Student Guide Home

Anatomy of a page

Evaluating for relevance
Authority of a Web page
Evaluating for accuracy

Page types:

Informational pages
News sources
Advocacy web pages
Personal home pages

Web search strategies:

Getting started
Web directories
Search engines 1
Search engines 2
Citing online sources


Search Engines 2

Suggested general search engines

Follow links for more information:

Specialized search engines

Follow links to go directly to these sites:

Here is some more information about the recommended general-purpose search engines:

Phrase searchingyes: "" or - (hyphen)
Includes/Excludesyes: + only
Boolean logicno
Meta-search no
Web directoryyes

Features: Infoseek is smart, easy to use, and forgiving; thus it is a good search engine for newbies, and a good place to start any search. Infoseek can search for Web pages, USENET postings, news stories, phone numbers, addresses, and e-mail addresses. Infoseek also has a Web directory of rated sites. Here are some of Infoseek's unique features and quirks:

  • Names and Titles: If you type "Max Roach" into the search box, Infoseek will look for pages that contain the name Max Roach. If you type, "max roach" it will look for pages containing "max" or "Max," and/or "roach" or "Roach" somewhere on the page. Infoseek also recognizes other kinds of names: "Saint Louis University," "Led Zeppelin," etc. Separate names in a sequence with commas:
    Max Roach, Lester Young

  • Phrase Searching: Phrases can be expressed with quotation marks or hyphens:

    "runs batted in" "stolen bases"


    runs-batted-in stolen-bases

  • Sub-searching: Sub-searching gives users the ability to search for keywords, then search among the results to narrow the list further. On the results page from any search, Infoseek provides a button to perform sub-searches. Queries can be written to include sub-searches with the pipe (|) character to save a step:

    Charlie Parker | discography

Read Infoseek's help file for more information.

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Phrase searchingyes: ""
Includes/Excludesyes: +/-
Boolean logicyes: AND OR NOT NEAR
Meta-search yes
Web directoryno


Multi-search: Dogpile is a multi-search engine. Instead of searching its own database, Dogpile will search twenty-five different commercial search databases, including Yahoo!, Lycos, HotBot, Excite, and others, and present the results on the same results page. These features can save you an enormous amount of time for simple searches.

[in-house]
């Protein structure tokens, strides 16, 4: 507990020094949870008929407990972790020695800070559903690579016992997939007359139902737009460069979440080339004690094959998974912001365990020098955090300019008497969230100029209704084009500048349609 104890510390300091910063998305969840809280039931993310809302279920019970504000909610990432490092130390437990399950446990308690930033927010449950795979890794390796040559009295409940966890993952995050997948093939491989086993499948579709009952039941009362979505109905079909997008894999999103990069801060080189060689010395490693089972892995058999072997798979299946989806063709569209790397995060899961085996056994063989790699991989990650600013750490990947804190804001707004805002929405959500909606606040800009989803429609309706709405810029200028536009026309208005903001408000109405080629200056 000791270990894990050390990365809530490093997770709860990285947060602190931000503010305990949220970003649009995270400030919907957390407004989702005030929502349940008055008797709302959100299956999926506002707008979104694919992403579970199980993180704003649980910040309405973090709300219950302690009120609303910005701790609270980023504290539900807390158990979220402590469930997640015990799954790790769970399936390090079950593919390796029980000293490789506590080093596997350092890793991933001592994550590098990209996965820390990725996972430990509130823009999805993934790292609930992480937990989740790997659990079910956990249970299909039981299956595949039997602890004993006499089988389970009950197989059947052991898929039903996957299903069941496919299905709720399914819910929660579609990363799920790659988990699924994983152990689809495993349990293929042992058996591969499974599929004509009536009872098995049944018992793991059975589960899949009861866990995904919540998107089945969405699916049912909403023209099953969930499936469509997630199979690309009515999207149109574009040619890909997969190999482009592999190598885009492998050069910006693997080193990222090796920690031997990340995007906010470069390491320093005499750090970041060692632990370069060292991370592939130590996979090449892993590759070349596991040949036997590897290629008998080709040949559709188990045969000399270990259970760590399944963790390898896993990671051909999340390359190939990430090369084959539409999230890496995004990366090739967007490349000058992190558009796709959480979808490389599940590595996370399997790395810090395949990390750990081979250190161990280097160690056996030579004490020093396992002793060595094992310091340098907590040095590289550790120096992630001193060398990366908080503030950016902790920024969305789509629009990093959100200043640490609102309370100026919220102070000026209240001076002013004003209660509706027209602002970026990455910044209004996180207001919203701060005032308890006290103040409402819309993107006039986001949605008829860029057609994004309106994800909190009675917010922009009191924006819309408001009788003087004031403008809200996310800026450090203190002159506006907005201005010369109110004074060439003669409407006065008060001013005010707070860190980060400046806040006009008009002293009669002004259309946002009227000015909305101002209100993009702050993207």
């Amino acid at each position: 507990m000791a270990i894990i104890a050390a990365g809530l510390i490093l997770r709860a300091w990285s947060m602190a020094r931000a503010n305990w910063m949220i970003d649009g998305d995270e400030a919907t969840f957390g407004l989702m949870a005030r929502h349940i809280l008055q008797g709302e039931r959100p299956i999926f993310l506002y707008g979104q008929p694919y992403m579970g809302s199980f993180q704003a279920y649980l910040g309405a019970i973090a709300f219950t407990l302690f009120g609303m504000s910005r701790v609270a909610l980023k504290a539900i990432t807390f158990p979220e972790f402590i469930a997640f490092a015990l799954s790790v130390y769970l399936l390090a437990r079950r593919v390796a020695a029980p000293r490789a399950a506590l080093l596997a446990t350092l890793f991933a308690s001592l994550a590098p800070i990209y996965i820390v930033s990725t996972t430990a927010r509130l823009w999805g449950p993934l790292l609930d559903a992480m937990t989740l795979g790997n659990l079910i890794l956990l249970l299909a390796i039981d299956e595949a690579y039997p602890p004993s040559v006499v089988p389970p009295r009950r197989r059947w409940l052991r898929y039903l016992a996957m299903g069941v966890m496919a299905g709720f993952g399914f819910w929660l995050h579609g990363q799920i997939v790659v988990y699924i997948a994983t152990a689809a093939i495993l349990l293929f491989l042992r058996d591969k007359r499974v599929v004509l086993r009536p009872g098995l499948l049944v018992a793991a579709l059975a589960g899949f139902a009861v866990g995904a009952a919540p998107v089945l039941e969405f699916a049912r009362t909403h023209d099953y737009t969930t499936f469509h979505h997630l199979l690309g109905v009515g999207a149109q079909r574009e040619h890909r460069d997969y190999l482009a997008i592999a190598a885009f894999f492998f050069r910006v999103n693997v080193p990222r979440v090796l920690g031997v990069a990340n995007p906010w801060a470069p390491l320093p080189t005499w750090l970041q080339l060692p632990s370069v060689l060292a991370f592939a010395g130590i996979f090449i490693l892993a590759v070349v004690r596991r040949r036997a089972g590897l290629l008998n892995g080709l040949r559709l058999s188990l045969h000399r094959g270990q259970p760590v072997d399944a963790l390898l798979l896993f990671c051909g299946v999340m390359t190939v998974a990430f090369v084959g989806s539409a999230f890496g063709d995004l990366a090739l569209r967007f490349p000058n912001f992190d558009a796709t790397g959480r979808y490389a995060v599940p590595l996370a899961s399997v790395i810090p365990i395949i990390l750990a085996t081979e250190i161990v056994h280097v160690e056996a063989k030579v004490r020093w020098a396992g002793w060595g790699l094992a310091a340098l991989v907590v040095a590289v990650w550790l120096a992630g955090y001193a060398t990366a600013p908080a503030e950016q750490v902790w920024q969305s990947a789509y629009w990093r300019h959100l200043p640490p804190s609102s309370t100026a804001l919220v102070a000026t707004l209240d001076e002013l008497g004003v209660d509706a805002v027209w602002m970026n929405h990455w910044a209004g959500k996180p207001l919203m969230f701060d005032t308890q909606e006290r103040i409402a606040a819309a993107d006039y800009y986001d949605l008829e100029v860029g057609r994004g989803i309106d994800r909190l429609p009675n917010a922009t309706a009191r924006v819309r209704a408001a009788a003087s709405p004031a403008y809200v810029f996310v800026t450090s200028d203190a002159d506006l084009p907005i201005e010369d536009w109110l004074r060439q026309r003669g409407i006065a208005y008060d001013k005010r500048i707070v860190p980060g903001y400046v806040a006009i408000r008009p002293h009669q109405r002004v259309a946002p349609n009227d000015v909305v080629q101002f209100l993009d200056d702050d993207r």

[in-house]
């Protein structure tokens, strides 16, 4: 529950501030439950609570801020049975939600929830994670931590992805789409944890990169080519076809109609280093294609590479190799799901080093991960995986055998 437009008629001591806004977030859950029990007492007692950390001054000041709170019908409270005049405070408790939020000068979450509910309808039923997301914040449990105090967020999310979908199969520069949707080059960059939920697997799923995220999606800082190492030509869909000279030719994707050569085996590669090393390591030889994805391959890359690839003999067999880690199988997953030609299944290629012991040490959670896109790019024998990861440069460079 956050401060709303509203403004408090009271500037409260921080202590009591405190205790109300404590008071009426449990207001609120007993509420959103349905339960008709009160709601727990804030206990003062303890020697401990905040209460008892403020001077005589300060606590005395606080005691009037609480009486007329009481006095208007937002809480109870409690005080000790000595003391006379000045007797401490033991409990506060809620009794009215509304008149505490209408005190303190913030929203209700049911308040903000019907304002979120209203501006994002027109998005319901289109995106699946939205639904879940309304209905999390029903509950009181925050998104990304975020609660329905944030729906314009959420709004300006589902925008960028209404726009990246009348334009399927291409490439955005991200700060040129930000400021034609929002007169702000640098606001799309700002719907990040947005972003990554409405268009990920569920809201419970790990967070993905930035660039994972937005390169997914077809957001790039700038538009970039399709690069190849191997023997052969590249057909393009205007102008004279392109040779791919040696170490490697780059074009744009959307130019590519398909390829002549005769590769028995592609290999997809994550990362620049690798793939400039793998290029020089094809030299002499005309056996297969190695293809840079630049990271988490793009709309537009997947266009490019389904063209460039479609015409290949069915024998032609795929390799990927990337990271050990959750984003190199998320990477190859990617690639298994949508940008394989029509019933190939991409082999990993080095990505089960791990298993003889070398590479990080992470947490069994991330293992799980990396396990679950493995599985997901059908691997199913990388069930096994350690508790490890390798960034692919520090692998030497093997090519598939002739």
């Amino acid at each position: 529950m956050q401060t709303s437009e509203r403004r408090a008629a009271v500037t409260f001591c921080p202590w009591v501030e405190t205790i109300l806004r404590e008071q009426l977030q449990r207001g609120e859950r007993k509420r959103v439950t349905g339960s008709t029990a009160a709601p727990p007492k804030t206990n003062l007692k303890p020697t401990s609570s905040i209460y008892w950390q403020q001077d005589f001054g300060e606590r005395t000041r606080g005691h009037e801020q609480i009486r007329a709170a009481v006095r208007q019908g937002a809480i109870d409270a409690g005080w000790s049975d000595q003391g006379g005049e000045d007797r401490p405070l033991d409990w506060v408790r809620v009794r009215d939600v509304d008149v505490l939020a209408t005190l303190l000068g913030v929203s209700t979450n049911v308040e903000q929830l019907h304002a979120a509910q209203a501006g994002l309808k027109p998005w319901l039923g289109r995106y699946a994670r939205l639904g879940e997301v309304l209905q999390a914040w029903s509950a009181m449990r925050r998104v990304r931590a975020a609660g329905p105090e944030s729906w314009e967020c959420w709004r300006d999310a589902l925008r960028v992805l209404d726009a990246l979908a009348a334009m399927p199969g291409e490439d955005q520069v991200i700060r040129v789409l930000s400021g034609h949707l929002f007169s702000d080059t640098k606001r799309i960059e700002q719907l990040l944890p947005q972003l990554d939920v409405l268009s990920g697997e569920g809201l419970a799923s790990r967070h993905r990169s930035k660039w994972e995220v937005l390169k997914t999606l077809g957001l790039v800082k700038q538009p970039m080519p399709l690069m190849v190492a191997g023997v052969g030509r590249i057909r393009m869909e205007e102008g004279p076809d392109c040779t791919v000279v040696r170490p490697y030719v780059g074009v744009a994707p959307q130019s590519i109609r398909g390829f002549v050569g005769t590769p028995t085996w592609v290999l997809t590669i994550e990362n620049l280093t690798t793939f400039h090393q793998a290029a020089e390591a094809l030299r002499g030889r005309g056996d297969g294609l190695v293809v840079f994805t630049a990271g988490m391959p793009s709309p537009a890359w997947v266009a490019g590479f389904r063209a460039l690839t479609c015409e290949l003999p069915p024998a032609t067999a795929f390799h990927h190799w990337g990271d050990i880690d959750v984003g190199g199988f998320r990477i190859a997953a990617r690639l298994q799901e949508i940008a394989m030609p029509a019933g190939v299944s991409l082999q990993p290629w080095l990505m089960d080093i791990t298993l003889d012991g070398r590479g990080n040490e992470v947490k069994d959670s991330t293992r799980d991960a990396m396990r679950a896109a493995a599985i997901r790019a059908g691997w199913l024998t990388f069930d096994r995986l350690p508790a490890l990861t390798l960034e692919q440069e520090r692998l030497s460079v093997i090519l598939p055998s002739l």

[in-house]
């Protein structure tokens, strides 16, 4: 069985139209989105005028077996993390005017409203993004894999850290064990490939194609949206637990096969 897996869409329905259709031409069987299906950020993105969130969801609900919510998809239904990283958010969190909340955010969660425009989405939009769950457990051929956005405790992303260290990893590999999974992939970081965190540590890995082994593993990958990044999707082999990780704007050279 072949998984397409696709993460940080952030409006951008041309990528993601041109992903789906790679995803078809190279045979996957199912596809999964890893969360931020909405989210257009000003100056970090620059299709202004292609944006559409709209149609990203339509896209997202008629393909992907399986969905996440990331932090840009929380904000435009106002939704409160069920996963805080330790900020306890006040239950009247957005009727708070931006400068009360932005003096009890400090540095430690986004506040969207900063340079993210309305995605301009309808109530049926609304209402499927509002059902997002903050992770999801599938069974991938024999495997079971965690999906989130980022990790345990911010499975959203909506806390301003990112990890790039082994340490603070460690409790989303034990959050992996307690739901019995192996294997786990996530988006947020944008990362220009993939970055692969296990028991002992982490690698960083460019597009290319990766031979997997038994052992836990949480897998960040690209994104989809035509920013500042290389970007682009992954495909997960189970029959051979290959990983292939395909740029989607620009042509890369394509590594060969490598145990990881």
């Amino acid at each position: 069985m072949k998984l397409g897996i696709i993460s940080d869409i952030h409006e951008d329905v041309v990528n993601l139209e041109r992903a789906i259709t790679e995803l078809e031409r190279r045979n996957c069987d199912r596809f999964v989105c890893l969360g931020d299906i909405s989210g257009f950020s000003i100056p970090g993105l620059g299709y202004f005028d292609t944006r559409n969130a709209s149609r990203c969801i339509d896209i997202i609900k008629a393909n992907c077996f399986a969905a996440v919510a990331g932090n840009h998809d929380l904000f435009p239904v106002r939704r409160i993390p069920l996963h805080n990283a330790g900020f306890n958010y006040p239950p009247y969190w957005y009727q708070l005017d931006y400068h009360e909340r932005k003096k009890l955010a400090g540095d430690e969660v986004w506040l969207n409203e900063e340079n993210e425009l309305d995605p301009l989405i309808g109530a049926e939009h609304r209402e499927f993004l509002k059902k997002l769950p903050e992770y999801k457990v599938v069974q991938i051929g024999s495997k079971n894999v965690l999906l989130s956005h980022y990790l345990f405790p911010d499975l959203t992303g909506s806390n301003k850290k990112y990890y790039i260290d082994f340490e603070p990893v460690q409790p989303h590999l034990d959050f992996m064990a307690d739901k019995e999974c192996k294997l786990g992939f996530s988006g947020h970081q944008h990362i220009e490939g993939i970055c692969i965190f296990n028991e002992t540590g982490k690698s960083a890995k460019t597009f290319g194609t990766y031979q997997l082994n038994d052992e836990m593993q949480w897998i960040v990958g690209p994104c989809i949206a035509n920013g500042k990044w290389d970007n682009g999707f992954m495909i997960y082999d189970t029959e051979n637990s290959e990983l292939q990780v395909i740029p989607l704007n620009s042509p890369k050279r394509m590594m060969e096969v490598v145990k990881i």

Meta-search: Dogpile also has Metafind, a program that will search several databases at once and create a single list of all of the results. See the Metafind Help page for more details.

Operators: You can use any of the possible operators with a query. Arfie, the "fetch" software, will translate them into the appropriate format for each of the databases it checks.

Why search anywhere else? The first reason is that Dogpile only gives the top 10 results from each search engine. Metafind also has limits on the number of hits it will present. Secondly, all of the search engines have their own unique features to help you find information. In some cases, it is easier to go directly to the source to customize a search than to send the query through Dogpile. Finally, Dogpile is designed for users who are searching for as much information about a topic as possible. Researchers looking for a particular page, or some fairly common information, would have better luck using a single search engine.

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Phrase searchingyes: ""
Includes/Excludesyes: + or -
Boolean logicyes (Advanced Search): AND OR NOT NEAR
Meta-search no
Web directoryno

AltaVista is known for its breadth and speed. It is among those search engines that catalog whole pages, so a query may hit information in the title, description, or content of the pages.


Simple Search: Simple Search just accepts keywords, phrases (""), and includes and excludes (+/-).

Advanced Search: Selecting Advanced Search brings up a unique search form that offers the following features:

  • Pull-down menus let users specify whether they want to search for Web pages or USENET posts, and whether they want to search for pages written in a particular language.
  • The "Ranking" box allows users to conduct sub-searches. A user could enter "Charles Mingus" in the "Search" box and "discography" in the "Ranking" box to find all of the documents that contain "Charles Mingus," and display links to all of those pages that also contain the word "discography" at the top of the list of results.
  • "From:" and "To:" boxes let users search for pages created during a particular period of time.
  • The Refine button will take users to a page that will provide a list of related keywords to refine the search results further. This is an excellent feature.

Read AltaVista's help file.

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Version 1.1
1997 Craig Branham
Saint Louis University
Created: 27-Sept-97
Last Modified: 06-Oct-97

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